Sonya Bass, CH
The skin has an incredible ability to regenerat.
The skin has an incredible ability to regenerate. When it is cut or damaged after a burn, abrasion, or surgery, "skin paramedics" leap into action to stop the blood flow, and create a temporary cover to prevent infections. This protective scab stays in place until the new skin has formed.
While scar tissue is part of the healing process, the type and severity of the scar depends on the nature of the injury incurred, and the body's ability to heal itself. After a burn, a deep wound, or surgery, a scar can form internally as well as on the surface of the skin.
New scars have a pink, shiny appearance. The colour fades in time but bands of fibre below the surface become hard. As healing progresses, the scar may feel sensitive as nerve endings are closer to the surface of the skin. Deep scar tissue in joints will create tightness and restrict movement.
Some scars fade with time, while others continue to grow. Following a traumatic injury, it is common for one of two types of scars to appear: keloid or hypertropic.
Keloid scar tissue occurs when a build-up of collagen forms after the initial healing process. This tissue is a thick cluster that grows and forms a lumpy mound larger than the original injury. Keloid scars are most common on the shoulders and breast bone.
Hypertropic scars are thick, raised, and darker than the surrounding skin, but do not grow beyond the injury area. They frequently form around skin grafts or deep second degree burns.
It is important to start the process of scar prevention immediately after the injury has occurred. Vitamin K is the catalyst that congeals the blood from broken blood vessels, and a diet high in vitamin K-rich food such as asparagus, Brussels sprouts, green tea, eggs, cheese, kelp, and soybeans will help aid blood clotting. It is wise to protect small cuts or wounds from infections with a bandage or breathable dressing.
After the initial wound has healed, apply vitamin E oil several times a day to prevent or reduce scar tissue. Vitamin E lotions contain chemicals that can irritate the sensitive area of the scar, so it is best to use the pure oil. Scar tissue continues to form for periods of up to two years, and it is important to keep it well moisturized.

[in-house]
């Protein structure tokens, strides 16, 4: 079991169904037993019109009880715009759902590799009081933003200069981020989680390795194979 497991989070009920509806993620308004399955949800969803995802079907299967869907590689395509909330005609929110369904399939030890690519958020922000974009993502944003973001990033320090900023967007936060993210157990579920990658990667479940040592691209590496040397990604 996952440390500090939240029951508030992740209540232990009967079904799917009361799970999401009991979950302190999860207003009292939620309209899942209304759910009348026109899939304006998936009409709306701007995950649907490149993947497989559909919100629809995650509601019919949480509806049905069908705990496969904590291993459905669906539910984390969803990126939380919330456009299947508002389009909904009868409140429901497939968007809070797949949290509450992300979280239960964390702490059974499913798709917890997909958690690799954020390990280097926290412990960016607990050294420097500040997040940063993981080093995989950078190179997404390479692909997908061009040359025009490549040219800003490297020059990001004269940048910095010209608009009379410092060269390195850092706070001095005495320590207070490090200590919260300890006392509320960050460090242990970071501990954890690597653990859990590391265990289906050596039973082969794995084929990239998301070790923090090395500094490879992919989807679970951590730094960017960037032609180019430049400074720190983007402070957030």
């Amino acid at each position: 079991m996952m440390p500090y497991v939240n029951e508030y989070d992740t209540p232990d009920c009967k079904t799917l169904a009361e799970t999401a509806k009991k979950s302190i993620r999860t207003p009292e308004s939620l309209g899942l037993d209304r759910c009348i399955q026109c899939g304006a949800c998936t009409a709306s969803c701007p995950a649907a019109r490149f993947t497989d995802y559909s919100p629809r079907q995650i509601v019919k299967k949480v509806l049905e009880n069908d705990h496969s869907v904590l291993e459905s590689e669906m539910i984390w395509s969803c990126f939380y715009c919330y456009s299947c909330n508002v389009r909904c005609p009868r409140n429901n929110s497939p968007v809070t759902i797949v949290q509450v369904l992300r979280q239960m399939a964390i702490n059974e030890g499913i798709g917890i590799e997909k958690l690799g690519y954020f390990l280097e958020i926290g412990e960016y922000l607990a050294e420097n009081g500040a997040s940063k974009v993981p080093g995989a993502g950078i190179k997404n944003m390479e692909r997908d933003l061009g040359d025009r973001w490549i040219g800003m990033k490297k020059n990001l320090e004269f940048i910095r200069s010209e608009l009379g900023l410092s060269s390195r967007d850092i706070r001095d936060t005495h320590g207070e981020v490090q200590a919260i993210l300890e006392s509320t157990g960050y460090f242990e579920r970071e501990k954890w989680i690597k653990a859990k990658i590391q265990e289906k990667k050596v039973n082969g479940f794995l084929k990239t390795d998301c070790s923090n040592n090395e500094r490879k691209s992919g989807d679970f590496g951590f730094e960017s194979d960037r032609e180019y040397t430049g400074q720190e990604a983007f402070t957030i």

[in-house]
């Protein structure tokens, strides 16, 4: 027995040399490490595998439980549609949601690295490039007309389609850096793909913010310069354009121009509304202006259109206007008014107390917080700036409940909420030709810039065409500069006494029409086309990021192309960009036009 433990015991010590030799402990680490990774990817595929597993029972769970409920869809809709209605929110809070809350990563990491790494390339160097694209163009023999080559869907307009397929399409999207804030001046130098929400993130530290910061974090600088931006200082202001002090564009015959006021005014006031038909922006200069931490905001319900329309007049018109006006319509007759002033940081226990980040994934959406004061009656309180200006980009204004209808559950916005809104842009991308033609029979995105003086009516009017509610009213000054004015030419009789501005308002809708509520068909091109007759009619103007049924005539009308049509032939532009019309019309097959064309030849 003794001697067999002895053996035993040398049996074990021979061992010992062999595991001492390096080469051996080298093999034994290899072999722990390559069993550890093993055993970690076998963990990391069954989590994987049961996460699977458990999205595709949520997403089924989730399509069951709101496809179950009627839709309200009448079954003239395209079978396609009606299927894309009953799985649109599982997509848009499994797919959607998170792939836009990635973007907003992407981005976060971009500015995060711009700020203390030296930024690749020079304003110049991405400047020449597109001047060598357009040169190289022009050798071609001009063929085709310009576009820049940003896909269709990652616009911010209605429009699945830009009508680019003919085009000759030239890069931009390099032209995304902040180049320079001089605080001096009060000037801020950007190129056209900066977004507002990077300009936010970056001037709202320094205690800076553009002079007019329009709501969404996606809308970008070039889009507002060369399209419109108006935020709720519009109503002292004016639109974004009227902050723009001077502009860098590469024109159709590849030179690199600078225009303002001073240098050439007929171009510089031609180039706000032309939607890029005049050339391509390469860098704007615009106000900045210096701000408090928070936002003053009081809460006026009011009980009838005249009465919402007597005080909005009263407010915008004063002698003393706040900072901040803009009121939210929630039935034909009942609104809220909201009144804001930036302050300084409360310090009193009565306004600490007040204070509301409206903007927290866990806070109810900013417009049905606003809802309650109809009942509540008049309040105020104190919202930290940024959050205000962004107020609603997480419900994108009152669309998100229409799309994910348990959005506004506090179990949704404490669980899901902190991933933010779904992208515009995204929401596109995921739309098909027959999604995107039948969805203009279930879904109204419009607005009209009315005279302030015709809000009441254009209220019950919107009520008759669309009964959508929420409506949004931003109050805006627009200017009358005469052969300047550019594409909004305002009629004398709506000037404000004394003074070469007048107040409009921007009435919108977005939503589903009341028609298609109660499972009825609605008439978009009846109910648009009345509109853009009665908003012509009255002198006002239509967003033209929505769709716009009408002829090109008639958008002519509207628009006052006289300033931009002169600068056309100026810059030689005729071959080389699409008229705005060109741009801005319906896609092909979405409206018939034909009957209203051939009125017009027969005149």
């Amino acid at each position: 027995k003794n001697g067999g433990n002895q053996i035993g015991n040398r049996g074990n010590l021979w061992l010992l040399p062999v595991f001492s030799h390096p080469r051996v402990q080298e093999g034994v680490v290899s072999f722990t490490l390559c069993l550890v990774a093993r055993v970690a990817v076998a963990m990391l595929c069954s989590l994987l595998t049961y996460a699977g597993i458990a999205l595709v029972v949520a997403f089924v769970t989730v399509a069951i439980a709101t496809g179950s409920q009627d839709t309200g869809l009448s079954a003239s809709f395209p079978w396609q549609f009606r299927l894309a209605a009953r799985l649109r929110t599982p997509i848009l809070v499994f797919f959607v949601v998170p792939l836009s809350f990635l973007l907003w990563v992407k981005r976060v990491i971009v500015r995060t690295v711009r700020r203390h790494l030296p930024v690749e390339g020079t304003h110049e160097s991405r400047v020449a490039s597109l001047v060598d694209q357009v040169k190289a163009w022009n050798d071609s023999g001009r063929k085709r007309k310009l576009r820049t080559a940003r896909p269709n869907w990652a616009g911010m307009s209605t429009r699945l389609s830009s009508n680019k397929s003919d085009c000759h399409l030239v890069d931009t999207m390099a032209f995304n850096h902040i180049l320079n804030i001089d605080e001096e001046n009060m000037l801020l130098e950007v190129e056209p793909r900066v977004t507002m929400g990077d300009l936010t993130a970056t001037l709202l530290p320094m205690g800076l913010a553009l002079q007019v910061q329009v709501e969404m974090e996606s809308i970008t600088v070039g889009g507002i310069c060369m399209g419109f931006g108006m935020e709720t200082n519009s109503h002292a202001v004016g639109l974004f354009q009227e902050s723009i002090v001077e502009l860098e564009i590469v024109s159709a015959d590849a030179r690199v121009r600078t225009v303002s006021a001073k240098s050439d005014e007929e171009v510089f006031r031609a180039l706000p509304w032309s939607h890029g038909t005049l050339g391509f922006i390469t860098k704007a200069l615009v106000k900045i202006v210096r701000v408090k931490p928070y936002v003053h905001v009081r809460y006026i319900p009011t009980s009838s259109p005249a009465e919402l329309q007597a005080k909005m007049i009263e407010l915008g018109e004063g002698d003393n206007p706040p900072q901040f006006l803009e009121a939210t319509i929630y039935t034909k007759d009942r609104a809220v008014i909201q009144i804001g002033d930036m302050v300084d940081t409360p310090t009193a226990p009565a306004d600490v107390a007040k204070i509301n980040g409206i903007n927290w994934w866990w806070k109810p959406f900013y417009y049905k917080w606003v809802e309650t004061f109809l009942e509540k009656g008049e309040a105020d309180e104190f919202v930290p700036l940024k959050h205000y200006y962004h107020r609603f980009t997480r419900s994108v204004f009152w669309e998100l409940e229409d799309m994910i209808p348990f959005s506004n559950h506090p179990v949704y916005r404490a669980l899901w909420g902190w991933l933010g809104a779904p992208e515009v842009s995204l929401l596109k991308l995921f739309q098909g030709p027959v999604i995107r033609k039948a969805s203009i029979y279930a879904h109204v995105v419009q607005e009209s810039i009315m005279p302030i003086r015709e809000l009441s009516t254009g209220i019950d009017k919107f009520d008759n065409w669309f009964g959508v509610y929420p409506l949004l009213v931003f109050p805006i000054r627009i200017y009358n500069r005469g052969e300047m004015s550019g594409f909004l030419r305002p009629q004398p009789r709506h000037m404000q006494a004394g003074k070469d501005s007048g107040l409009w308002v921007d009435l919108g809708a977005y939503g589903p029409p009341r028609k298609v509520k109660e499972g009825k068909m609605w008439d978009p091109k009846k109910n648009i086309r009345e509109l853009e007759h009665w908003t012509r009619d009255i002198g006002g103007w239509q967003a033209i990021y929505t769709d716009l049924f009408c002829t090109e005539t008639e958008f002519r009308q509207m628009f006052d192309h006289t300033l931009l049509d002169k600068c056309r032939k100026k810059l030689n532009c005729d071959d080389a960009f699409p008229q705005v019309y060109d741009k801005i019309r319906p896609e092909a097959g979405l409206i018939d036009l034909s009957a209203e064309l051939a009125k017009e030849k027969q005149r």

Supplements can also be taken to accelerate the healing process, including vitamin E mixed with tocopherols 400IU, vitamin A, zinc citrate, and silicea gel.
Massage helps prevent tightness in scar tissue by breaking down the thick bands of collagen. These hardened bands may lead to restricted movement. Regular massage will prevent the scar surface from becoming dry, cracked, and sore, which, if left untreated, can produce further complications, such as infections. Try massaging with natural herbs and lotions such as aloe vera and rosehip (Rosa mosqueta oil). According to research undertaken by Dr. Fabiola Carvajal from the microbiology department of Concepci?niversity, Chile, rosehip oil has potent scar-healing powers.
Keep in mind that premature massage treatment can damage the healing process. Consult a health practitioner to determine when to commence treatment.
Injuries destroy the epidermal layer of the skin. The dermal layer continues to produce more cells, and when no pressure from the epidermal layer is encountered, raised scar tissue develops.
Pressure therapy applied during the healing process involves placing pressure pads or restrictive bandages over the injury, and helps prevent overproduction of skin cells and hypertonic scar tissue from forming. Consult a qualified professional to determine the duration and intensity of pressure.
Applying heat to scar tissue with warm paraffin wax is beneficial to recent and long-term scar tissue. Paraffin wax acts like a liquid hot pad. Solid wax becomes molten on heating, and slowly releases heat when it makes contact with the skin. The wax solidifies as it loses heat. Remove the wax when it is cool but still pliable.
It is well worth spending the time preventing and healing scar tissue as it can not only disfigure and restrict movement, but if left untreated, will stay with you for life.